Sometimes the core problem isn't what it seems...

In this project, while trying to solve a separate issue, I discovered tasks were "slipping through the cracks," resulting in incomplete circles of care and designed a solution that reduced errors by 20%.

Provider Task Management

Understand core user behavior  leading to incomplete circle of care.

Design a solution to help providers keep track of their tasks.

Project Goal

Discovery: 6 weeks

Define: 3 weeks

Design: 2 weeks

Iterate: 2 weeks

Overall: 3 months

TimeFrame

  • Website Analytics

  • Conversations

  • "Toddler"/Five Whys

  • Evaluative Research

  • Icon Design

  • UX Writing

  • Redlining

Methodologies

The Problem

At Curavi Health, the software team was highly focused on metrics and analytics, and we kept a running dashboard displayed at all times.

After some time I noticed that some of the doctors and nurses were not closing their consult cards, which would sever the connection and "release" the telemedicine cart to receive more calls. 

 

Since the rates varied from provider to provider, I assumed it was simply user error and forgetfulness, but after shadowing a few doctors, I understood the issue was rooted in something completely different...

Defining the core issue

In order to help providers remember to complete close the consult cards, I first evaluated where the issues were stemming from.  After sitting in on the provider meetings, I saw a common theme where the providers would state things like "I keep the consult open so I don't forget to do my documentation" or "Once I close it, I lose it."

I realized the providers were losing their work in the generalized "buckets" we had to categorize their work, and using workarounds to help track their outstanding tasks.

When their only options were "Open Consults" which would contain what they were actively working on, and "Closed Consults" which contained all of the consults they had closed (but not necessarily documented), they were having a hard time figuring out what they needed to do.  I realized that if I improved the heuristic "visibility of system status" it would help the providers find and remember what they needed to do.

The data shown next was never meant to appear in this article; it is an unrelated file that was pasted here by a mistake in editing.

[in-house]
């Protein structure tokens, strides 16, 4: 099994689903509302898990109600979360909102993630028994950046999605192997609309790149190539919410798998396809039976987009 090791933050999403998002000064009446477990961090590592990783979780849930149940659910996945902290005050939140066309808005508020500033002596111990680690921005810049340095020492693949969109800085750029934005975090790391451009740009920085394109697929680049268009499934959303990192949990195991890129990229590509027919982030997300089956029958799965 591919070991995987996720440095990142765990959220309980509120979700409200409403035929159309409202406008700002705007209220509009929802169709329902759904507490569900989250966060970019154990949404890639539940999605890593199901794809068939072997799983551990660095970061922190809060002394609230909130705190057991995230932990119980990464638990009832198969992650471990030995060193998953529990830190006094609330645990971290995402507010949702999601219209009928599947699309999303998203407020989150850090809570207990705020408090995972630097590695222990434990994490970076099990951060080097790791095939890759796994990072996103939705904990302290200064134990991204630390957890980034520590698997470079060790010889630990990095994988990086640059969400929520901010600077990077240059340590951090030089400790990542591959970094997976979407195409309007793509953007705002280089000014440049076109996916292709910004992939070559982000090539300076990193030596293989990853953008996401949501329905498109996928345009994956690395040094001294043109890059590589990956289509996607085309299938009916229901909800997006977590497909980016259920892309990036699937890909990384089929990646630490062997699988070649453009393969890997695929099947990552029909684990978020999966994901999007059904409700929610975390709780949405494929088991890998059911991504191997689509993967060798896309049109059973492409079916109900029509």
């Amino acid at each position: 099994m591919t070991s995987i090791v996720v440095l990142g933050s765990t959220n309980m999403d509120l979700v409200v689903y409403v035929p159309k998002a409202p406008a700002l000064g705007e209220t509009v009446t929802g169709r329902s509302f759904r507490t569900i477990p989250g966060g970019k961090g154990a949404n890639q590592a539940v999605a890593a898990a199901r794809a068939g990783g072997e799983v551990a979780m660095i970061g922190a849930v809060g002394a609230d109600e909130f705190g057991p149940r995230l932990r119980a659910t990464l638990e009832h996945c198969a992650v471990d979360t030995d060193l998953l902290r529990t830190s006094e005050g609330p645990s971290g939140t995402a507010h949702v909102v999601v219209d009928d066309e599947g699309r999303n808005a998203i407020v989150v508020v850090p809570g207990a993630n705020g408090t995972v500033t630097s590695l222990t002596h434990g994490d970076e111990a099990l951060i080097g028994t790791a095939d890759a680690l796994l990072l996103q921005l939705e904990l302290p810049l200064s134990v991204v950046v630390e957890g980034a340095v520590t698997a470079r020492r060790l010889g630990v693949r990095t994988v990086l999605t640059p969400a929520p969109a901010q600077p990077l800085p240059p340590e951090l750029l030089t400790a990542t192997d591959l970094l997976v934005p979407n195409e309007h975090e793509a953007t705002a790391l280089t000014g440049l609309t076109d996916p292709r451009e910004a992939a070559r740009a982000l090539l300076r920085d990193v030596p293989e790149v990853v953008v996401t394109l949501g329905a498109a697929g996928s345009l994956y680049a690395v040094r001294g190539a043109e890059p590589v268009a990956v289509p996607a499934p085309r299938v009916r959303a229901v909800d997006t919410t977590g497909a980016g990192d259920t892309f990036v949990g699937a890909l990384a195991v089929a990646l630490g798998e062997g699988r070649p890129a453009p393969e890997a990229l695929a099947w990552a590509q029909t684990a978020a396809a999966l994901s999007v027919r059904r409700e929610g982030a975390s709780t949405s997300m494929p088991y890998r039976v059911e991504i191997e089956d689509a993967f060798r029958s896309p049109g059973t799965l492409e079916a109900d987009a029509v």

The process

 

Research

Once I understood the core issue, I worked with the providers to understand their mental model of the lifecycle of a consult.  Talking to a few key power users, I drafted out a workflow of how they envisioned the process of creating, solving, and then closing out a consult.  Then, I ran it by some more users and refined the workflow.

Design & Testing

Early iterations of the designs were inspired by a parallel found in the Domino's Pizza tracker.  However, after testing it with providers, I discovered their process wasn't always linear and needed to refine the interface.

The next iteration allowed providers to "jump around" as needed.  At this point I also realized there were some edge cases, for example, some providers did not have EMR integration and therefore did not need a tab to track that.

I also grouped the actions into categories and differentiated between buttons such as "New Consult" and tabs.  I added a hover and selected state for each area to make it clear where the users were within the system.

UX Writing

Labeling the tabs was a particularly difficult challenge.  In early iterations, I tried to keep the wording generic so it could grow as the product evolved.  However, testing showed the providers found the wording too ambiguous, and since certain tabs had overlap, we had to be very explicit.

I worked with several providers to develop the copy and vetted it with more.  Normally I would prefer to use more simplified language, but since the end-users are accustomed to and prefer more formal language, we settled on very concrete wording.

Developer Handoff

Once the designs were finalized, I had to work with the developers for handoff.  Due to different permissions and configurations, I had to write out how each rule would affect the design of the header, and I included redlines for spacing, typography, and anything else needed.

The Results

Once implemented, providers were very pleased with the new way of parsing and finding their consults.

 

By sorting and prioritizing incoming consults and creating a visual workflow for consults, end-of-shift documentation rose from 75.8% to 96.3%.  Providers no longer kept the cart "locked" unnecessarily, resulting in an increase in consult volume.

Iteration

Providers were so pleased with the new navigation that they relied on it constantly, and wanted it available at all times.  After some asking around, it became clear to me that they wanted a "sticky header" where it would remain at the top of the page, even as they scrolled away.

 

Other Improvements

 

By sorting and prioritizing incoming consults and creating a visual workflow for consults, end-of-shift documentation rose from 75.8% to 96.3%.  Providers no longer kept the cart "locked" unnecessarily, resulting in an increase in consult volume.

Iteration

Providers were so pleased with the new navigation that they relied on it constantly, and wanted it available at all times.  After some asking around, it became clear to me that they wanted a "sticky header" where it would remain at the top of the page, even as they scrolled away.